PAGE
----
Although many of us might associate NFTs with viral and expensive Twitter profile pictures, but the technology can do so much more. A great example of this is the ownership of real estate. We've seen this happen in the virtual world already (oh, the infamous metaverse) but BlockPark is bringing it to the real world.
In a nutshell, they offer fractionalized ownership of real estate in the form of NFTs. Rad, right?
The BlockPark platform will list properties that have been fractionalized into multiple NFTs of $1,000 (this figure may change from property to property).
That is to say that if the full asset was worth $1 million, the property would be represented by ~1,000 NFTs. So if you own 10% of the NFTs for a property, you'll receive 10% of the profit the property makes.
The current problems in real estate
Blockchain solves two major issues when purchasing real estate: the barrier to entry and lack of transparency.
In the current market, many are unable to join the real estate game due to the huge capital required to purchase a property. Even if you do have a big chunk of savings (hi Mr. Whale!), you have to jump through many hoops in order to buy a property.
In a seller's market, the buyer holds none of the cards. Thus, transparency in the real estate world is hard to come by.
Daniel Riceberg, the Founder and CEO of BlockPark, elaborated, "Blockchain solves a lot of the bullshit. If I put in an offer for 10 properties, I would get 10 different PDFs showing how much the property makes. [...] No one is going to give me their bank statements to prove the figures are accurate. And if I ask for a long escrow period, my offer will just get rejected."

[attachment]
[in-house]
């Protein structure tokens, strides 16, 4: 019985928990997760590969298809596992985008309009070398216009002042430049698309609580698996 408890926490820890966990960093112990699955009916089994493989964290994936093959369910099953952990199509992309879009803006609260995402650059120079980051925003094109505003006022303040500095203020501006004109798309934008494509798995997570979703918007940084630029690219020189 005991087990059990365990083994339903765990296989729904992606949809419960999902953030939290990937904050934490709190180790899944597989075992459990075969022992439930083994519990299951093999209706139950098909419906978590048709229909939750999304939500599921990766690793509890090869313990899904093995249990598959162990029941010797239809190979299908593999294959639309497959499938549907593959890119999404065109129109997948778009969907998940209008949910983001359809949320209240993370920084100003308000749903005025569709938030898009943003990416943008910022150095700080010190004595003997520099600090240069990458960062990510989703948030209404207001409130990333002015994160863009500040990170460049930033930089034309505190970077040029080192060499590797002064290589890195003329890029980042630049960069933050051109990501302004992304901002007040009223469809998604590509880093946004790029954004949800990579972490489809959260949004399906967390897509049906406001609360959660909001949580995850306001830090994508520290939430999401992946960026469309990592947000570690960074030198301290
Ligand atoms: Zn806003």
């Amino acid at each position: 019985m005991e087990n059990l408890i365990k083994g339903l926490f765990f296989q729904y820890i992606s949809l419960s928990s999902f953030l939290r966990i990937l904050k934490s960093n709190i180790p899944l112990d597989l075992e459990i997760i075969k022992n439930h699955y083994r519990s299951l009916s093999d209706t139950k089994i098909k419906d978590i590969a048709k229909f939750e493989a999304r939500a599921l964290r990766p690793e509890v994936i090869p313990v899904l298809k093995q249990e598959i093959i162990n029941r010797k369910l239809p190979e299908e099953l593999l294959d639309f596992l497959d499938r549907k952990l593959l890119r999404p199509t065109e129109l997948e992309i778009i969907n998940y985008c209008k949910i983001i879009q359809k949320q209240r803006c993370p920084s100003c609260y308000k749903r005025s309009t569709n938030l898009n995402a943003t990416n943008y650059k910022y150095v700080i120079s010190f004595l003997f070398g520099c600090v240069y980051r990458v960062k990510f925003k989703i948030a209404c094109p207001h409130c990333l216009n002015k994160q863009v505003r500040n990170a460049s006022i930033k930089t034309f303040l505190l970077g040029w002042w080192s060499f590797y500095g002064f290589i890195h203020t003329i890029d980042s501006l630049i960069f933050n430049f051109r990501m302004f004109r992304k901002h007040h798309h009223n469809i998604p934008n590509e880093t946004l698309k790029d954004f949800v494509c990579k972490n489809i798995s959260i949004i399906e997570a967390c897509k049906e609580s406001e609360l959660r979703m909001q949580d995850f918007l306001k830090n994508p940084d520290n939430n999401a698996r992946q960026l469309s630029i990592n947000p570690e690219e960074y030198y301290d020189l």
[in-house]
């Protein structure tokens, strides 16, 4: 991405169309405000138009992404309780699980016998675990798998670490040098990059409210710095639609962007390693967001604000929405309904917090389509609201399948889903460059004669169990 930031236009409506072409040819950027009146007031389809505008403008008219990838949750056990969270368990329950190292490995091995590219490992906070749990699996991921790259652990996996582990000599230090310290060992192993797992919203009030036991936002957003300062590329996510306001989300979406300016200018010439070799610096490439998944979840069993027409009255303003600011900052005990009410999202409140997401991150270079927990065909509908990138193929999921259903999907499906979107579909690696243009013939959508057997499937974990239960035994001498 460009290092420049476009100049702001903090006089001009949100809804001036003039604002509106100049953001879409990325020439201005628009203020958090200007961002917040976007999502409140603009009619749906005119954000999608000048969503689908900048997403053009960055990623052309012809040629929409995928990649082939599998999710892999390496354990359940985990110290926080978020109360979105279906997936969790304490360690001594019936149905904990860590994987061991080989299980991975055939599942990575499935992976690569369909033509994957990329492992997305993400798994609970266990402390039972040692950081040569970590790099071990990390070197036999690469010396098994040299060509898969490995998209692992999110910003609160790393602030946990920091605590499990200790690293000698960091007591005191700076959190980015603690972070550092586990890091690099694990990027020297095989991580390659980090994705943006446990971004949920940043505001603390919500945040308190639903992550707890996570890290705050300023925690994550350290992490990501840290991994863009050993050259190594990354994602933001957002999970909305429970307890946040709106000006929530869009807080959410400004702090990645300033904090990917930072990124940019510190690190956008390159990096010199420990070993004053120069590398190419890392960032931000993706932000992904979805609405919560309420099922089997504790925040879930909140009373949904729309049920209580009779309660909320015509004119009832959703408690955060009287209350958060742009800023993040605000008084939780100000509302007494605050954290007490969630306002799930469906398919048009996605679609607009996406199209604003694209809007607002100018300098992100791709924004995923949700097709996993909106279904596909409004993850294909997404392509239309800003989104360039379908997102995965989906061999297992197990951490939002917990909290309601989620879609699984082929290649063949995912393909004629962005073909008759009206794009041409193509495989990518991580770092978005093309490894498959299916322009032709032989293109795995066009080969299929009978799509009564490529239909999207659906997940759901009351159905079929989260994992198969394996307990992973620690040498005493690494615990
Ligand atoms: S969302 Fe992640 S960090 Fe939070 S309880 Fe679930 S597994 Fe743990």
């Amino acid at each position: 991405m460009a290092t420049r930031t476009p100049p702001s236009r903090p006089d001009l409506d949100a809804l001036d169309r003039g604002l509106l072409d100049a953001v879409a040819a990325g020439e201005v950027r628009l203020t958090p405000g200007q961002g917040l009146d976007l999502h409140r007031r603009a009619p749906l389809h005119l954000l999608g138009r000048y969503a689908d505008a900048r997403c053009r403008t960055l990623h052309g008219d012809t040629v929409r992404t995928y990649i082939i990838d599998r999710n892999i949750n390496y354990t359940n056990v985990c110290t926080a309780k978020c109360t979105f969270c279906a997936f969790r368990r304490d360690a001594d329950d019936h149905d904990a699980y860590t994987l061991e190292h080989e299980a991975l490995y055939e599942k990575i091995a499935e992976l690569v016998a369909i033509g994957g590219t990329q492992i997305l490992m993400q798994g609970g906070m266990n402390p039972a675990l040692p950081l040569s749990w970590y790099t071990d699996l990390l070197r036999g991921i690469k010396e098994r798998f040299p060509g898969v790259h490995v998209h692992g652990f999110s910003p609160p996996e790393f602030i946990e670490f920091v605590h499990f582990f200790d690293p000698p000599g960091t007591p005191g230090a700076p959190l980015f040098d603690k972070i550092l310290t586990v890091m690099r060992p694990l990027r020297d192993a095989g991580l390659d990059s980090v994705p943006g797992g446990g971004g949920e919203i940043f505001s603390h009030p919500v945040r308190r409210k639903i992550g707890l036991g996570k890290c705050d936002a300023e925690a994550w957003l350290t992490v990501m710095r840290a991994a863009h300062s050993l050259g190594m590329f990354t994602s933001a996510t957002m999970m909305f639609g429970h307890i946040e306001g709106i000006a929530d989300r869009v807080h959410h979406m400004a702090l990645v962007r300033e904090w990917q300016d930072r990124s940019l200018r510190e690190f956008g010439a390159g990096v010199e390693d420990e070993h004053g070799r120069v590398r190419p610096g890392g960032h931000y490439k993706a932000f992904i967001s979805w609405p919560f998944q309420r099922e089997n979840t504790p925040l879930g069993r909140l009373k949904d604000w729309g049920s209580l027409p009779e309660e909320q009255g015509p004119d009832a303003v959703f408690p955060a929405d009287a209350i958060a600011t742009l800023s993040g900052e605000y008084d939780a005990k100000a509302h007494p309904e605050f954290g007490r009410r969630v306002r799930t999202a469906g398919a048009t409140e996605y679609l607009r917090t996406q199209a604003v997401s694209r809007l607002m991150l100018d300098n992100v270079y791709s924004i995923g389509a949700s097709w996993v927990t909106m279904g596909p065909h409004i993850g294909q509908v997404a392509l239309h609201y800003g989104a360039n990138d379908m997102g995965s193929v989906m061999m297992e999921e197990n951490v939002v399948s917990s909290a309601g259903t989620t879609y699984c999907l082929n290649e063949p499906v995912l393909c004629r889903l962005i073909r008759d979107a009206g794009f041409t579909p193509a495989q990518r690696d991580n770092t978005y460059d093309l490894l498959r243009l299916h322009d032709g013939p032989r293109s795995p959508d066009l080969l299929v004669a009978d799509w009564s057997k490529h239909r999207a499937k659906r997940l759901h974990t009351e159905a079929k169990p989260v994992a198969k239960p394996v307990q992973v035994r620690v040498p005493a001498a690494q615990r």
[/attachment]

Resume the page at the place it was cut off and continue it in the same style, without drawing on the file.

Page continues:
Real estate with NFTs: the true match?
Riceberg has seen the horrors of the traditional real estate world firsthand during his time as a Senior Loan Officer at Stone Bridge Mortgage. He hates the hoops that his clients have to jump through so he created BlockPark to solve these issues.
As BlockPark is decentralized, a buyer can simply access a property's revenue figures, sell history, amenities, furnishing, and more. Finding this kind of transparency in a traditional real estate market is near impossible.
Once you are a part-owner of a BlockPark property by purchasing an NFT, you join the DAO that controls how the property invests its money, deals with tenants, etc.
"Everyone whether you invested for $1,000 or $100,000, everyone has an equal vote [in the DAO]," Riceberg explains.
This prevents the possibility of investing in an asset where somebody already owns 51% of the NFTs, rendering your investment redundant in terms of governance.
Once a DAO has owned a property for a full year, BlockPark will offer to refinance it. Refinancing a property means investors can take out a loan using the initial property as collateral. This will allow the DAO to retain 75% of the original property value to invest in a new asset or assets.